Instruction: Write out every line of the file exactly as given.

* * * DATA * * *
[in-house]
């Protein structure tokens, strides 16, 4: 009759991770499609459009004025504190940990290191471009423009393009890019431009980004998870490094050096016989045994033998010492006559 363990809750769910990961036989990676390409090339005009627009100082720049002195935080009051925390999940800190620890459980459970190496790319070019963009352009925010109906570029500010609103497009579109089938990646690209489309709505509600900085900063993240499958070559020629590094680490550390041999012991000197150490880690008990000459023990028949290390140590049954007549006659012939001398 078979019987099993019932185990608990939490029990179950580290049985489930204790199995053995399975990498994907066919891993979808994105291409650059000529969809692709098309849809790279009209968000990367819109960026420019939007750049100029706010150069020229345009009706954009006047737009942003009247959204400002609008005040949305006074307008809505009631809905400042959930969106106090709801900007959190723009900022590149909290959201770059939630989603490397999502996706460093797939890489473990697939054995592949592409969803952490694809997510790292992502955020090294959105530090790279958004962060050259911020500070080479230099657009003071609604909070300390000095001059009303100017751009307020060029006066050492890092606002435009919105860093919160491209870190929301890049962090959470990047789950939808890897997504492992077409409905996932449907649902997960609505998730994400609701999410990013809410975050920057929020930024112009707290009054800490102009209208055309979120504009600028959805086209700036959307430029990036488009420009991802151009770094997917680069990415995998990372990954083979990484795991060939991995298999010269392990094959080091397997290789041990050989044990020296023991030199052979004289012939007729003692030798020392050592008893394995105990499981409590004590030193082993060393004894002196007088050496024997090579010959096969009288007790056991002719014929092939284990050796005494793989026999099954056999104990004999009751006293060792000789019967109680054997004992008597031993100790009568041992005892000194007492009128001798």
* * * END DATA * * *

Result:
[in-house]
């Protein structure tokens, strides 16, 4: 009759991770499609459009004025504190940990290191471009423009393009890019431009980004998870490094050096016989045994033998010492006559 363990809750769910990961036989990676390409090339005009627009100082720049002195935080009051925390999940800190620890459980459970190496790319070019963009352009925010109906570029500010609103497009579109089938990646690209489309709505509600900085900063993240499958070559020629590094680490550390041999012991000197150490880690008990000459023990028949290390140590049954007549006659012939001398 078979019987099993019932185990608990939490029990179950580290049985489930204790199995053995399975990498994907066919891993979808994105291409650059000529969809692709098309849809790279009209968000990367819109960026420019939007750049100029706010150069020229345009009706954009006047737009942003009247959204400002609008005040949305006074307008809505009631809905400042959930969106106090709801900007959190723009900022590149909290959201770059939630989603490397999502996706460093797939890489473990697939054995592949592409969803952490694809997510790292992502955020090294959105530090790279958004962060050259911020500070080479230099657009003071609604909070300390000095001059009303100017751009307020060029006066050492890092606002435009919105860093919160491209870190929301890049962090959470990047789950939808890897997504492992077409409905996932449907649902997960609505998730994400609701999410990013809410975050920057929020930024112009707290009054800490102009209208055309979120504009600028959805086209700036959307430029990036488009420009991802151009770094997917680069990415995998990372990954083979990484795991060939991995298999010269392990094959080091397997290789041990050989044990020296023991030199052979004289012939007729003692030798020392050592008893394995105990499981409590004590030193082993060393004894002196007088050496024997090579010959096969009288007790056991002719014929092939284990050796005494793989026999099954056999104990004999009751006293060792000789019967109680054997004992008597031993100790009568041992005892000194007492009128001798």